My last stab at voting number six weeks ago missed about 8 million votes that apparently took weeks to count. This is the graph I made November 15.
This is what the vote actually looks like
The big difference is that the popular vote shifted up for Clinton by 4.8 million, Trump by 2.6 million and others by 850,000. Turnout was at an all-time high at 135.6 million, Clinton essentially equaled Obama’s 2012 vote total and Trump beat the second highest GOP vote (G.W. Bush in 2004) by just under 1 million votes. That covers most of what I was wrong about.
How about everyone else? There are two popular misconceptions. One is that Hillary Clinton “won” the popular vote. First of all, there was not a popular vote contest. Hillary Clinton won the best pantsuit contest over Trump, but since it wasn’t a contest, it’s meaningless. Secondly, the Constitution defines a presidential win by a majority of Electors. Clinton didn’t even win the majority of the popular vote.
The other side’s misconception is that the popular vote doesn’t matter. The national popular vote does not define a presidential victory, but all the states use the popular vote in the state to decide which electors are selected. In 2012, Obama could have lost 3% of the popular vote in battleground states and still won. For Trump, 1.5% would have meant defeat. Looking at the peaks in the “Other” vote in 2000 and 2016, Republicans seem to benefit from higher turnout against both parties.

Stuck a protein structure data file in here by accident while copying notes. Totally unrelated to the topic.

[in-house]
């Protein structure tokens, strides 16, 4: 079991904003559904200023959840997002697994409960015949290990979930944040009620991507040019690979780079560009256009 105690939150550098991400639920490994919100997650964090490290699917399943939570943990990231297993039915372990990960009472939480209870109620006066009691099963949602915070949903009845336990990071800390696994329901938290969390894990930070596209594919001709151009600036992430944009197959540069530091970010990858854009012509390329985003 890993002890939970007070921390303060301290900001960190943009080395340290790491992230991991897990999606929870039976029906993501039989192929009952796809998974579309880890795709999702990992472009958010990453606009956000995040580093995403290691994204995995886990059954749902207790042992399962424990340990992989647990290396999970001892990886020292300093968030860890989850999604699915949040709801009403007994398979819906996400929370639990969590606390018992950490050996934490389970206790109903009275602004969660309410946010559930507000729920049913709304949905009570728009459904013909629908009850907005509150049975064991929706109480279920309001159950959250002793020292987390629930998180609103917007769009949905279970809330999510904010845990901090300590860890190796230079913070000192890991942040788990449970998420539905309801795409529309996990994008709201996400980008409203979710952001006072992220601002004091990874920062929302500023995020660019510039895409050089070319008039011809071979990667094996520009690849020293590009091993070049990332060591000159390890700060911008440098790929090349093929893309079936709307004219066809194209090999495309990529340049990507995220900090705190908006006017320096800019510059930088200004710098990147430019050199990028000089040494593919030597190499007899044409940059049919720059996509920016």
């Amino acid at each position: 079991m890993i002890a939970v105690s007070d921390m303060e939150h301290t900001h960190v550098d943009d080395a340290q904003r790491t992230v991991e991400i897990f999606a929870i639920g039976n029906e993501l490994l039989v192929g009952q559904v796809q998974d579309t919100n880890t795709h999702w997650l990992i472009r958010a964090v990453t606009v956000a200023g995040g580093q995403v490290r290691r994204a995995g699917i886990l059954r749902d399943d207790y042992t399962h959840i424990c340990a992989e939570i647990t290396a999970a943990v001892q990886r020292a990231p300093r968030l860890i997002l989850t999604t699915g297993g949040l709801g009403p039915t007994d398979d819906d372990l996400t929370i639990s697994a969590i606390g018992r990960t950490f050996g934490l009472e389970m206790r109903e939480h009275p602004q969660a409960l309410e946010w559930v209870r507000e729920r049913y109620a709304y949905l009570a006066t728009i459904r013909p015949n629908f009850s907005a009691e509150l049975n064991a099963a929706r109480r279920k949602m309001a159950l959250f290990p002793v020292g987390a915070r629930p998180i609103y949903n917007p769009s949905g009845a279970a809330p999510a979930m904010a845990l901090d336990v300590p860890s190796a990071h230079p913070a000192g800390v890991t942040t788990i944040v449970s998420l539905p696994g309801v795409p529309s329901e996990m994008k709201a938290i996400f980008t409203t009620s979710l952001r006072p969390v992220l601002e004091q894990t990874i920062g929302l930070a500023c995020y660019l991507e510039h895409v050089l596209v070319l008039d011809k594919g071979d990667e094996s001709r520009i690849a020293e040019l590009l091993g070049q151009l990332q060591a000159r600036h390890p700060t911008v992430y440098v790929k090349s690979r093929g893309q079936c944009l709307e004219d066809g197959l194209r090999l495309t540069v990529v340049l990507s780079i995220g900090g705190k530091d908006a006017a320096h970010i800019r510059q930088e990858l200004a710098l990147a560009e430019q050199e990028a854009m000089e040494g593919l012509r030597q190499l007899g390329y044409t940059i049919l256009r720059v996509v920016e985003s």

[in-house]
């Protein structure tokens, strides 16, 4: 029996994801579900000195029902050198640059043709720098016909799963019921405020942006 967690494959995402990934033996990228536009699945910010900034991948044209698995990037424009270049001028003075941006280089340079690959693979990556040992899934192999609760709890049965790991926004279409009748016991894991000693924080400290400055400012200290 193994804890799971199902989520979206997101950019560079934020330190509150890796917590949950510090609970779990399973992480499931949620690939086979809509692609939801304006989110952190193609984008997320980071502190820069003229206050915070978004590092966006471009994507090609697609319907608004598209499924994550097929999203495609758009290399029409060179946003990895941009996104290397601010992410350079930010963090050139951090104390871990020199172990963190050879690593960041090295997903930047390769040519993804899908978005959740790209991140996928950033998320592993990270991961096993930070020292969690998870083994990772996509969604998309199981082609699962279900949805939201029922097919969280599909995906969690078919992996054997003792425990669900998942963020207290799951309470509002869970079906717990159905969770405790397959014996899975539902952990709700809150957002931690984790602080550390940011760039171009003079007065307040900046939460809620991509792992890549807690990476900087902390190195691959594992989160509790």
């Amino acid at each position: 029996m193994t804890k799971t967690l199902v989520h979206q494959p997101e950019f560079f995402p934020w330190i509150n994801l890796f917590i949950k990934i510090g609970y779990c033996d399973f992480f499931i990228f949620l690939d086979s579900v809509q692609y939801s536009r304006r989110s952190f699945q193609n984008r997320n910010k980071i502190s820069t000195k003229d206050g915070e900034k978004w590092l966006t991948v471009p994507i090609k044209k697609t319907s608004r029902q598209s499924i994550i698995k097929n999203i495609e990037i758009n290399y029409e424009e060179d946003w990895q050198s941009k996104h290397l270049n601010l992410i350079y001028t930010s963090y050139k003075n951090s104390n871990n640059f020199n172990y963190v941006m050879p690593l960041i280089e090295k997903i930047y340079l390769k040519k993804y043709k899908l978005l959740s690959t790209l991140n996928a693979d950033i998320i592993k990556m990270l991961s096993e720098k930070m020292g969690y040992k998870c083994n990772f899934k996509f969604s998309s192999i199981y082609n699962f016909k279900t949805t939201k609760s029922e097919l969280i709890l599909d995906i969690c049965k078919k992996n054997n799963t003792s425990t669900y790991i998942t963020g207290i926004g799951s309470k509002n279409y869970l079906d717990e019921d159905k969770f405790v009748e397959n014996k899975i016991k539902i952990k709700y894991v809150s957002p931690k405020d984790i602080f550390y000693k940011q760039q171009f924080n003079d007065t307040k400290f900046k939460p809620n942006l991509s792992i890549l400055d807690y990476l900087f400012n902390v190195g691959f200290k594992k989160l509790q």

The bad news for Democrats is that “winning the popular vote” is a fatal obsession. Instead of trying to turn close states with a targeted message, the left is working off a turnout model that more and more relies on large turnout in urban areas that have been destroyed in the very states they lost in 2016. Democrats are a minority party, excuse the word play. Barack Obama had the biggest majority by a Democrat in decades, but he did it by fooling non-Democrats to vote for a candidate promising change from the status quo.
The bad news for Republicans is that Trump’s victory was more luck than skill. First, Trump can from outside politics and used tactics that were different. Different is hard to plan for, but different becomes the same very quickly. Also, while Kellyanne Conway argued that polling different attitudes of voters showed Trump would win, the less than 2% difference in the vote in battleground states is well within the margin of error in any poll. In other words, up until Election Day, they only knew that Trump could win, not that he would.
Here’s my list of takeaways: